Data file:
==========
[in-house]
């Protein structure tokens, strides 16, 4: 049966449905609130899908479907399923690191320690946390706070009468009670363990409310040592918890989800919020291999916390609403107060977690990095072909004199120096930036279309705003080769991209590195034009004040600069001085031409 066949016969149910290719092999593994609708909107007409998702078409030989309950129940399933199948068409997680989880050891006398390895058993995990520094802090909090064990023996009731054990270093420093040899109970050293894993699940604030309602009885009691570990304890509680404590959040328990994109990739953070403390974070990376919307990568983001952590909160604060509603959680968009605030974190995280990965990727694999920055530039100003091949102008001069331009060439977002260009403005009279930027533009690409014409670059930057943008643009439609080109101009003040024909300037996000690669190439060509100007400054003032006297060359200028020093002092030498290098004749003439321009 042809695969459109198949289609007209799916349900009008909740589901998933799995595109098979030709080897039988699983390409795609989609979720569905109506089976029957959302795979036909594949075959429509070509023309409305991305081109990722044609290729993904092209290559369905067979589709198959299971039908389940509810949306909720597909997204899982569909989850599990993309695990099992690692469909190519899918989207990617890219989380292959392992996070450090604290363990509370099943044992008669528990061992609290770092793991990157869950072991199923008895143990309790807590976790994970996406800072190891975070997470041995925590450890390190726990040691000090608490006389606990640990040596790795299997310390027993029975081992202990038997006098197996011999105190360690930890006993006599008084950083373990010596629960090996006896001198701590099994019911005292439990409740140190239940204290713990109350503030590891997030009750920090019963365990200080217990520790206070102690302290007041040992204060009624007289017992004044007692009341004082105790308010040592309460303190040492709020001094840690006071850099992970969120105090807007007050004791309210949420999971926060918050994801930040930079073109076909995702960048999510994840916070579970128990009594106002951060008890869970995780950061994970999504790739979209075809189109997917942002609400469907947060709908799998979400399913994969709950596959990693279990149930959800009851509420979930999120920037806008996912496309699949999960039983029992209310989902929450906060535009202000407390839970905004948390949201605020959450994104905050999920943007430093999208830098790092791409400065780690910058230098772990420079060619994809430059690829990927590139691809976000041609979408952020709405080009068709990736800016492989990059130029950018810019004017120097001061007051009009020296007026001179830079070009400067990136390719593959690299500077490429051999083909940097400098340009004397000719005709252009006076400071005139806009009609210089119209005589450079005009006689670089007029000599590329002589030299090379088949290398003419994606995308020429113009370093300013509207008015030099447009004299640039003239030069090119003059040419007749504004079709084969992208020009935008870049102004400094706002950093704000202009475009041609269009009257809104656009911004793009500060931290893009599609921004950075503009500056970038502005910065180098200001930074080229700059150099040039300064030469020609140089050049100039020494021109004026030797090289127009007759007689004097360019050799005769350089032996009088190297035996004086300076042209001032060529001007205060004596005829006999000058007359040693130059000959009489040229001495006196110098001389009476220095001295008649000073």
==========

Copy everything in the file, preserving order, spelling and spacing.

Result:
[in-house]
């Protein structure tokens, strides 16, 4: 049966449905609130899908479907399923690191320690946390706070009468009670363990409310040592918890989800919020291999916390609403107060977690990095072909004199120096930036279309705003080769991209590195034009004040600069001085031409 066949016969149910290719092999593994609708909107007409998702078409030989309950129940399933199948068409997680989880050891006398390895058993995990520094802090909090064990023996009731054990270093420093040899109970050293894993699940604030309602009885009691570990304890509680404590959040328990994109990739953070403390974070990376919307990568983001952590909160604060509603959680968009605030974190995280990965990727694999920055530039100003091949102008001069331009060439977002260009403005009279930027533009690409014409670059930057943008643009439609080109101009003040024909300037996000690669190439060509100007400054003032006297060359200028020093002092030498290098004749003439321009 042809695969459109198949289609007209799916349900009008909740589901998933799995595109098979030709080897039988699983390409795609989609979720569905109506089976029957959302795979036909594949075959429509070509023309409305991305081109990722044609290729993904092209290559369905067979589709198959299971039908389940509810949306909720597909997204899982569909989850599990993309695990099992690692469909190519899918989207990617890219989380292959392992996070450090604290363990509370099943044992008669528990061992609290770092793991990157869950072991199923008895143990309790807590976790994970996406800072190891975070997470041995925590450890390190726990040691000090608490006389606990640990040596790795299997310390027993029975081992202990038997006098197996011999105190360690930890006993006599008084950083373990010596629960090996006896001198701590099994019911005292439990409740140190239940204290713990109350503030590891997030009750920090019963365990200080217990520790206070102690302290007041040992204060009624007289017992004044007692009341004082105790308010040592309460303190040492709020001094840690006071850099992970969120105090807007007050004791309210949420999971926060918050994801930040930079073109076909995702960048999510994840916070579970128990009594106002951060008890869970995780950061994970999504790739979209075809189109997917942002609400469907947060709908799998979400399913994969709950596959990693279990149930959800009851509420979930999120920037806008996912496309699949999960039983029992209310989902929450906060535009202000407390839970905004948390949201605020959450994104905050999920943007430093999208830098790092791409400065780690910058230098772990420079060619994809430059690829990927590139691809976000041609979408952020709405080009068709990736800016492989990059130029950018810019004017120097001061007051009009020296007026001179830079070009400067990136390719593959690299500077490429051999083909940097400098340009004397000719005709252009006076400071005139806009009609210089119209005589450079005009006689670089007029000599590329002589030299090379088949290398003419994606995308020429113009370093300013509207008015030099447009004299640039003239030069090119003059040419007749504004079709084969992208020009935008870049102004400094706002950093704000202009475009041609269009009257809104656009911004793009500060931290893009599609921004950075503009500056970038502005910065180098200001930074080229700059150099040039300064030469020609140089050049100039020494021109004026030797090289127009007759007689004097360019050799005769350089032996009088190297035996004086300076042209001032060529001007205060004596005829006999000058007359040693130059000959009489040229001495006196110098001389009476220095001295008649000073």